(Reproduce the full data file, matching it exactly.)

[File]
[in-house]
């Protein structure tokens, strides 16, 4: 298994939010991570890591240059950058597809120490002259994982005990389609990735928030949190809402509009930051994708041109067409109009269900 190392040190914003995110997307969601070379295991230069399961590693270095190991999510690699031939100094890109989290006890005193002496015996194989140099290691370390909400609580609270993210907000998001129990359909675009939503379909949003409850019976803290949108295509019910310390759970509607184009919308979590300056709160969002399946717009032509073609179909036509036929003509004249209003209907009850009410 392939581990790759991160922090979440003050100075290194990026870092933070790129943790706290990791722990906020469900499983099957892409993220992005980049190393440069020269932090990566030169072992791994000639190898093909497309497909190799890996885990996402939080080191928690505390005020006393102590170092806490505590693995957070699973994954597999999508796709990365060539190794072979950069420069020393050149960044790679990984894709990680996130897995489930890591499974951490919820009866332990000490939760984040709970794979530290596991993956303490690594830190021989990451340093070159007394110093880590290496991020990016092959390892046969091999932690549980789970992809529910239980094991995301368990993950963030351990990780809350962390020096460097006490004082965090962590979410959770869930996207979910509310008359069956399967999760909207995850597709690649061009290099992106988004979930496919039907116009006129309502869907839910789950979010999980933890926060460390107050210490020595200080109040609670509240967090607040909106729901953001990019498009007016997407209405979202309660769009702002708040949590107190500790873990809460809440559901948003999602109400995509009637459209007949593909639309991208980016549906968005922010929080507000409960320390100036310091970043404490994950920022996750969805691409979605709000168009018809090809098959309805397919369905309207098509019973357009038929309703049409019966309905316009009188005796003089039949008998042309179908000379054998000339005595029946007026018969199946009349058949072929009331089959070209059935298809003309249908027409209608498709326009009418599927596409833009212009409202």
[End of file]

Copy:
[in-house]
């Protein structure tokens, strides 16, 4: 298994939010991570890591240059950058597809120490002259994982005990389609990735928030949190809402509009930051994708041109067409109009269900 190392040190914003995110997307969601070379295991230069399961590693270095190991999510690699031939100094890109989290006890005193002496015996194989140099290691370390909400609580609270993210907000998001129990359909675009939503379909949003409850019976803290949108295509019910310390759970509607184009919308979590300056709160969002399946717009032509073609179909036509036929003509004249209003209907009850009410 392939581990790759991160922090979440003050100075290194990026870092933070790129943790706290990791722990906020469900499983099957892409993220992005980049190393440069020269932090990566030169072992791994000639190898093909497309497909190799890996885990996402939080080191928690505390005020006393102590170092806490505590693995957070699973994954597999999508796709990365060539190794072979950069420069020393050149960044790679990984894709990680996130897995489930890591499974951490919820009866332990000490939760984040709970794979530290596991993956303490690594830190021989990451340093070159007394110093880590290496991020990016092959390892046969091999932690549980789970992809529910239980094991995301368990993950963030351990990780809350962390020096460097006490004082965090962590979410959770869930996207979910509310008359069956399967999760909207995850597709690649061009290099992106988004979930496919039907116009006129309502869907839910789950979010999980933890926060460390107050210490020595200080109040609670509240967090607040909106729901953001990019498009007016997407209405979202309660769009702002708040949590107190500790873990809460809440559901948003999602109400995509009637459209007949593909639309991208980016549906968005922010929080507000409960320390100036310091970043404490994950920022996750969805691409979605709000168009018809090809098959309805397919369905309207098509019973357009038929309703049409019966309905316009009188005796003089039949008998042309179908000379054998000339005595029946007026018969199946009349058949072929009331089959070209059935298809003309249908027409209608498709326009009418599927596409833009212009409202």